After winning a career-defining showdown with Manny Pacquiao, and a title defence over Andre Berto, Floyd closed the door on boxing. UFC star McGregor came knocking on that door for a cross-codes clash, and Mayweather obliged in 2017 before retiring once again.
To be fair to Floyd, this final retirement appears to have stuck, at least in an official sense. While Mayweather has not had a sanctioned bout since 2017, he has fought influencer Logan Paul and kickboxer Tenshin Nasukawa in exhibition match-ups.
While the timing smacked of Mayweather-lite, David Haye’s reasoning was important to him. ‘Hayemaker’ wanted to retire by the age of 31 due to a promise he had made to his mother. The Bermondsey heavyweight hung up his gloves after losing to Wladimir Klitschko in 2011.
Haye had already been in talks to return to the ring the following year, when Derek Chisora faced WBC champion Vitali Klitschko. His post-fight fracas with Chisora hastened this plan, and the pair met in a bout famously sanctioned by the Luxembourg Boxing Board. The British Boxing Board of Control refused to ratify the bout after Haye and Chisora had brawled in Munich.
After crushing Chisora in five rounds, Haye would spend the next four years out of the ring. He was advised to retire by doctors due to a shoulder injury, but never officially did so on this occasion. His comeback belatedly continued with a pair of quick stoppage wins in 2016. Haye’s medical demons would come to collect though, and he ended his career with two injury-hampered defeats to Tony Bellew.
Sugar Ray Leonard
The man who laid the blueprint for Floyd Mayweather’s multiple retirements, Leonard left the sport on no less than five occasions.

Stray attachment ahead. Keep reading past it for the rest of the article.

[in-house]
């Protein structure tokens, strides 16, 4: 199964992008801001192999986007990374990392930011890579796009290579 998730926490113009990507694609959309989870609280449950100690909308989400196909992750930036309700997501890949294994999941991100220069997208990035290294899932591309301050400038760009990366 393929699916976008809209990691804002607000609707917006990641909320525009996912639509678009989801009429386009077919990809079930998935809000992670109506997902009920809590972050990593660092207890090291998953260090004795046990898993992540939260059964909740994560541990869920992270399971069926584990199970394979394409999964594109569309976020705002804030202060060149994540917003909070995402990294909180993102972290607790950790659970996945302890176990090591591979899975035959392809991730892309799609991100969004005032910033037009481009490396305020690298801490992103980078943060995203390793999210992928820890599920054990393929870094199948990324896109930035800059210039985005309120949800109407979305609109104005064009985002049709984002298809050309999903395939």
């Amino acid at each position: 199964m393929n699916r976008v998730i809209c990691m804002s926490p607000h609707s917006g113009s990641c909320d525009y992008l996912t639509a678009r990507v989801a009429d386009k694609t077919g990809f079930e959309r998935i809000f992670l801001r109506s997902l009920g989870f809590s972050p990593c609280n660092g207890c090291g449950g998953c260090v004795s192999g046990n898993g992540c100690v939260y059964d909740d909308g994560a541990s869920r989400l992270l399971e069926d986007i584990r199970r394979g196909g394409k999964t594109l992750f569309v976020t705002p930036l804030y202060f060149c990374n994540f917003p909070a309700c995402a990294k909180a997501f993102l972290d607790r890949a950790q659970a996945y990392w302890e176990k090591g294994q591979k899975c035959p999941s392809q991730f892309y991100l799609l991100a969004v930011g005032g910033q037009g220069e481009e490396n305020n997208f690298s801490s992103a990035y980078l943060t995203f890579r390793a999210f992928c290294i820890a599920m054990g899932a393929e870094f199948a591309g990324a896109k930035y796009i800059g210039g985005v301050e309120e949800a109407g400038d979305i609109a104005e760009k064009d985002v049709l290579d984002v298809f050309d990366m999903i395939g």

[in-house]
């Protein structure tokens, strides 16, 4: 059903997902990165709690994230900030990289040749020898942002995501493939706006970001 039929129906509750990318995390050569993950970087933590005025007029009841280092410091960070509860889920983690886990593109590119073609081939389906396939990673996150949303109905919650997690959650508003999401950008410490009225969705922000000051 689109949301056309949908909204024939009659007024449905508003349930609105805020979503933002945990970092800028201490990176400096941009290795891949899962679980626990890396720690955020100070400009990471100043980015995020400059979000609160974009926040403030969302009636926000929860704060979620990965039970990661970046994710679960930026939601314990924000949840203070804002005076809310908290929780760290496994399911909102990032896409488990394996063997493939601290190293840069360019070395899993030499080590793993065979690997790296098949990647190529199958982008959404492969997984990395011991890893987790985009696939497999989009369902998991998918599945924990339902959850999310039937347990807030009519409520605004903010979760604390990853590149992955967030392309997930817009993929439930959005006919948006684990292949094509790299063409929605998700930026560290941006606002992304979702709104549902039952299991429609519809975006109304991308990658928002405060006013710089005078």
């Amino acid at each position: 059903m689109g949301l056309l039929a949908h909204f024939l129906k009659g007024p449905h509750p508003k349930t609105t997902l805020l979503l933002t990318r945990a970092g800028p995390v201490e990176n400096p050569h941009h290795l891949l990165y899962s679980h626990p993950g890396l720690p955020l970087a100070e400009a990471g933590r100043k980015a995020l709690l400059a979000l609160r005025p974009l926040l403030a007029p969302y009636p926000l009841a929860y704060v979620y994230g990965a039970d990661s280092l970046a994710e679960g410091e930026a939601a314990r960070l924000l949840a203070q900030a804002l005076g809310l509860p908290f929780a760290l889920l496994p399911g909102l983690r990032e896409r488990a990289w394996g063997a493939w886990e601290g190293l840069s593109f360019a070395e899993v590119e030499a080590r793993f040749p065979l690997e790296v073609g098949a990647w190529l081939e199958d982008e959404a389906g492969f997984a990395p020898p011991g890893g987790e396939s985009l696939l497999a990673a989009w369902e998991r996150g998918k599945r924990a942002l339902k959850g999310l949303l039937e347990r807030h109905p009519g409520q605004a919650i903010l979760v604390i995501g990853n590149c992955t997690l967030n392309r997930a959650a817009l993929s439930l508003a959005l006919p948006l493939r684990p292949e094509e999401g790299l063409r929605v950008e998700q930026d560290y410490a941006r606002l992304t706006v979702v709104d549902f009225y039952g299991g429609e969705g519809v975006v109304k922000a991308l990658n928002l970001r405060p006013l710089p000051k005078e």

The all-time great ‘Sugar Man’ first turned his back on the sport after detaching a retina in training in 1982. Famously, he invited Marvin Hagler, a hotly-rumoured opponent, to the press event where he announced he was quitting the sport. This lit a fire under Marvelous that would never cool.
Leonard fought again in 1984, but after suffering the first knockdown of his career against the middling Kevin Howard in his return, he retired again immediately. Despite winning the bout via disputed ninth-round stoppage, Leonard acknowledged he did not have what it took any more.
‘Sugar’ Ray would be back in 1987 to fulfil the long-awaited bout with middleweight supremo Marvin Hagler. Experts and fans warned him against the bout, thinking his surgically-repaired eye would not stand up to the most feared boxer in the sport. Instead, Leonard was punch-perfect, winning a tight decision with a masterclass of defensive boxing. The decision is still debated to this day, but whichever side of the fence you sit on, it was clear ‘Sugar’ Ray was back to his best.
So how did Leonard take advantage of his momentum after winning the biggest fight of the decade? He retired. As you may have guessed by now, it did not last. The North Carolinian was back in the ring the following year, becoming the inaugural WBC super-middleweight champion by knocking out Donny Lalonde.
After a 1991 defeat to the skilful Terry Norris, Leonard hung up his gloves, which might as well have been on a yo-yo string at this point. They bounced back off the peg again in 1997, when an unedifying beating at the hands of Hector Camacho finally brought about the fifth and final retirement of ‘Sugar’ Ray Leonard.